The VISIpedia Approach

WHY A VISUAL ENCYCLOPEDIA?

What are the challenges?

– We do not have enough good collections of ‘’essential environmental issues & solutions’’ easy to access and expand.
– There is much more to harvest from our elders and active world changers!

– We are facing complex environmental challenges. To find new solutions and also to combine existing ones systematic thinking is essential. Understand the relationships between aspects, issues and actions could help people to understand and than contribute to positive global change.

– Most people nowadays do no have/take time to read thick books. So good information is buried in paper.
– General information has to be transmitted differently than 50 years ago – faster and more ‘attractive’ to the audience.
– Not all people take in information in the same way. But visual presentation is in the upraise, serving visual thinkers.

– Our brains do not work in a linear way. There is a need and a chance with the multimedia possibilities nowadays to create different ways of structuring information – more web like built on correlations.

PATTERN LANGUAGE

A pattern language is a collection of useful design practices, sorted in various scales and linked with each other when related. The method was developed by the US architect Christopher Alexander in the 1970ies focusing on the built environment. It has later been used in other fields like computer science and pedagogy.

The pattern language makes complex information accessible by ‘cutting’ it into smaller bits. For example there is a pattern called ‘Zen view’ explaining how to design special view from a flat. This pattern is than linked (with a reference number) to the pattern about rules for the height of a building (which of course has an influence on the view).

The ‘classic pattern consists of title, number, general description, drawings, pictures of a good or bad example and reference to other pattern that relate to it.

The scales of the design principles Christopher Alexander has captured, go from detailed instructions on the material of a building up to the level of the landscape or the city the building will be built in.

WHAT TO FOCUS ON?

As I can see now there are three scales: issues, strategies and tools.
My sense is that creating categories will help to harvest, present and use the information.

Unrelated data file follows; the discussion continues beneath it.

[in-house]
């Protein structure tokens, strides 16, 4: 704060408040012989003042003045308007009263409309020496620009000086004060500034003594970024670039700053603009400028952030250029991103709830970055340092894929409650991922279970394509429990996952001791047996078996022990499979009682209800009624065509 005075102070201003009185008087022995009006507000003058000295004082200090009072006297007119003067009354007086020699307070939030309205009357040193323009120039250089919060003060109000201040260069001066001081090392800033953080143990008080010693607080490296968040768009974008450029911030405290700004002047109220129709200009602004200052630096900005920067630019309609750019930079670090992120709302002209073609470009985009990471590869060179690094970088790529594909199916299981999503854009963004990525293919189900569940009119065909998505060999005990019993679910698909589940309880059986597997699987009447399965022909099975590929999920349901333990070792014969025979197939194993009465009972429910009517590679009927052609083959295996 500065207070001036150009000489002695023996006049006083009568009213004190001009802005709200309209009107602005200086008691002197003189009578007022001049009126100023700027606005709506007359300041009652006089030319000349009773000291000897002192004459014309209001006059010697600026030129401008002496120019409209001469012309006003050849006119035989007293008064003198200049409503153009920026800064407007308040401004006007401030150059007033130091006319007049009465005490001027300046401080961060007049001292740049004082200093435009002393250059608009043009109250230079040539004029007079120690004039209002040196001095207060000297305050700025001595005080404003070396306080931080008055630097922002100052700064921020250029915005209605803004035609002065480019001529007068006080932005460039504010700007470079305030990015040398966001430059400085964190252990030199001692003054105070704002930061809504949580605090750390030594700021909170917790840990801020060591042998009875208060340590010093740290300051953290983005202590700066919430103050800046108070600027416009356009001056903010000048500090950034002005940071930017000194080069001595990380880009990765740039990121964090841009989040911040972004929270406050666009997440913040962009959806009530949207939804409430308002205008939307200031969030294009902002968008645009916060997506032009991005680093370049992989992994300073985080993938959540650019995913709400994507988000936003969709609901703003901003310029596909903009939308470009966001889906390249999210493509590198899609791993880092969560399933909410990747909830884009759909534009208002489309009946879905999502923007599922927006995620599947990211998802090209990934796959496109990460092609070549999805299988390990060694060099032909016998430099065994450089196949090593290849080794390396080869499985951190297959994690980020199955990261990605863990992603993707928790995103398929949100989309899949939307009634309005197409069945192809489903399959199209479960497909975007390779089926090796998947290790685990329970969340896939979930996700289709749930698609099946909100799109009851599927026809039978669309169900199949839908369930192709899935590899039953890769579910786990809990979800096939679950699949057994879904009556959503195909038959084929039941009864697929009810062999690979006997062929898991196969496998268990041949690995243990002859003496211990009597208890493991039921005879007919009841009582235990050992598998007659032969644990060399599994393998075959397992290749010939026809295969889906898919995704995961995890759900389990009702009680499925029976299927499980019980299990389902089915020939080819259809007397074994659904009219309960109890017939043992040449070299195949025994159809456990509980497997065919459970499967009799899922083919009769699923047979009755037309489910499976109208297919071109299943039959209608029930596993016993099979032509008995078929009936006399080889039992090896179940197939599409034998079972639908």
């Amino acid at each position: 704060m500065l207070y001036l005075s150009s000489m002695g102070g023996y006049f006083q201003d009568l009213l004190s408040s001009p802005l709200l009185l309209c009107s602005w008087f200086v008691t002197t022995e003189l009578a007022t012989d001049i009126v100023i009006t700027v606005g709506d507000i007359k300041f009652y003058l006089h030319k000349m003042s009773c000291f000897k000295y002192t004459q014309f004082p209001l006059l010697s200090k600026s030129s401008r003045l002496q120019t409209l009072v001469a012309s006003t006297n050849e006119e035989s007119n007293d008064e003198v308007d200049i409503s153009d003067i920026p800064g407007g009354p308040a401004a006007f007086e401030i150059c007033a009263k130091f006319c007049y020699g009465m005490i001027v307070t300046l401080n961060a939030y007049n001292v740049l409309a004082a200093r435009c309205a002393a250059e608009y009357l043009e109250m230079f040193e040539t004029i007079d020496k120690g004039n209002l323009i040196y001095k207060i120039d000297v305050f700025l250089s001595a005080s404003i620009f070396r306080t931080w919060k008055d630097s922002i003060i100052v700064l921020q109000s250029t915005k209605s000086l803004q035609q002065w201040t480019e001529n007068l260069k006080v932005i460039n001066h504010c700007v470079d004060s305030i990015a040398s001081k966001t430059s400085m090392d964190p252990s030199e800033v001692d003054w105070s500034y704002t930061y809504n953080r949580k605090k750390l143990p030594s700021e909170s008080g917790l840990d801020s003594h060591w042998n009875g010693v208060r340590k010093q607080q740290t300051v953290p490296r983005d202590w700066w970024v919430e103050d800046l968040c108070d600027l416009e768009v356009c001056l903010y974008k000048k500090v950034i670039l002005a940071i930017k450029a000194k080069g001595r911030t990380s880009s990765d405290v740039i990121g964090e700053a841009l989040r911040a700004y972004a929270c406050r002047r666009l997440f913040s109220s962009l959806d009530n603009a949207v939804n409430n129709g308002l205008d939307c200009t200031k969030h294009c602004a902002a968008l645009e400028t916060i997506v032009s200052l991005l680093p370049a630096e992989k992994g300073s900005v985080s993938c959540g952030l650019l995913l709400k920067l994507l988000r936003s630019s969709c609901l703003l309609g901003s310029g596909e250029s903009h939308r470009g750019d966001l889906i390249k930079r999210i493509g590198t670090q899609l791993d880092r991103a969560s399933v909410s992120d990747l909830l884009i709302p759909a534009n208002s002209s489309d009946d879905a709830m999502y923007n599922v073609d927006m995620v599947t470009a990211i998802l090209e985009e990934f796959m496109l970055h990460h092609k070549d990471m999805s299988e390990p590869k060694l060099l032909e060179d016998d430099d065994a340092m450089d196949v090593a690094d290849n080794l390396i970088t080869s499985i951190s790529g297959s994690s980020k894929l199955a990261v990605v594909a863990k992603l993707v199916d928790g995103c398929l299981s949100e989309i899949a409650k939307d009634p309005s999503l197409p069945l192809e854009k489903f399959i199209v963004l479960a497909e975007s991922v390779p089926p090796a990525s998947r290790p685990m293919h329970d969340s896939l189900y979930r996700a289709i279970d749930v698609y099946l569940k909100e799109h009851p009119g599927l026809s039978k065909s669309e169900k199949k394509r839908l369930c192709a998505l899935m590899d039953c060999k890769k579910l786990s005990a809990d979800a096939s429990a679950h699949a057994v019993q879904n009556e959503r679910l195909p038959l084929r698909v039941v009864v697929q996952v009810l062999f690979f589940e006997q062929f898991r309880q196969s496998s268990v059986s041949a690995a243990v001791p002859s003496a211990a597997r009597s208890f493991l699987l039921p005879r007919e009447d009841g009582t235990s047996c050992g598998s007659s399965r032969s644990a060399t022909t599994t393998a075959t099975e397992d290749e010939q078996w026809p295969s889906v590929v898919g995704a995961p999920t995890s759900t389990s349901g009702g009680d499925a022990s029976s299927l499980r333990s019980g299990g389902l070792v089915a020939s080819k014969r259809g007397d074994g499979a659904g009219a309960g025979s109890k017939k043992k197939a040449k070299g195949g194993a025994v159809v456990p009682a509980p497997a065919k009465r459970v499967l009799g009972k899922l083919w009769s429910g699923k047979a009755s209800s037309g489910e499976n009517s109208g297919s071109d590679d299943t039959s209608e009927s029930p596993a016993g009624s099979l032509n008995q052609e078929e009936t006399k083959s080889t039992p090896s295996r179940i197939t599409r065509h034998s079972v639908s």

The stacking described below is a first model, that might need adaptation with possible more gradients or a different terminology.

>> ESSENTIAL ISSUES

On a Meta level there are things that are important to understand before one can think about solving things.
So this scale it is not so much about a specific way out of a problem, but more about seeing the relationship between aspects.

• An example would be climate change and the big currencies of the oceans regulating the weather. The impact of human activities changes these global dynamics.

• Another maybe on the first glimpse rather strange issue is the importance of ‘touch’ for the well being of humans. Andrew Langford, a respected teacher of mine once explained to us the dynamics in many western cultures, where young boys still learn to be tough and from a certain age on are dis-encouraged to hug parents and friends. Also when their sexual drive arises they might not be able to live it, being refused by the young women around. Again their core human need of physical touch is not fulfilled. If this happens repeatedly, pornography might get the main channel as a weak/strong replacement of loving physical connection.
>> HELPFUL STRATEGIES
Some great individuals and groups have developed approaches that combine new and old thinking, fresh and traditional ways to solve eco-social issues. They created ‘fields of solutions’ rather than ‘the solution’, offering a frame that can be used and expanded.

• Transition culture, a grassroots movement started by Rob Hokins in the UK, gathers tools for a sustainable regional development facing global warming and peak oil, aiming for resilience on energetically, economical and social level.

• Permaculture is a design strategy developed by Bill Mollison and David Holmgren, that can be used to develop regenerative & low-maintained habitat modeled from natural ecosystems. Though mostly associated with the creation of gardens, the design principles can also be applied to other areas like organizational development.

>> HANDY TOOLS
In order to really ‘get something done’ one needs actual tools. Complex challenges ask for new ones. And there are many many new practices that support people in their world changing work – some are ways to communicate or make decisions, some are hands on building techniques using natural materials, some are new ways to exchange goods etc.

• Open Space is a new form of structuring an event, whereby all participants can make contributions. Lead by moderators people introduce their offering in the big circle, which is than organized in parallel sessions. The participants guided by a small set of rules than can explore the program in their own individual way.
• Terra Preta is a strategy to create very fertile black soil developed by indigenous people in the Amazon. Since a few years in the focus of eco-researchers people now test new ‘recipes’ to reproduce this black soil in other parts of the globe fermenting feces, charcoal, green cut and more.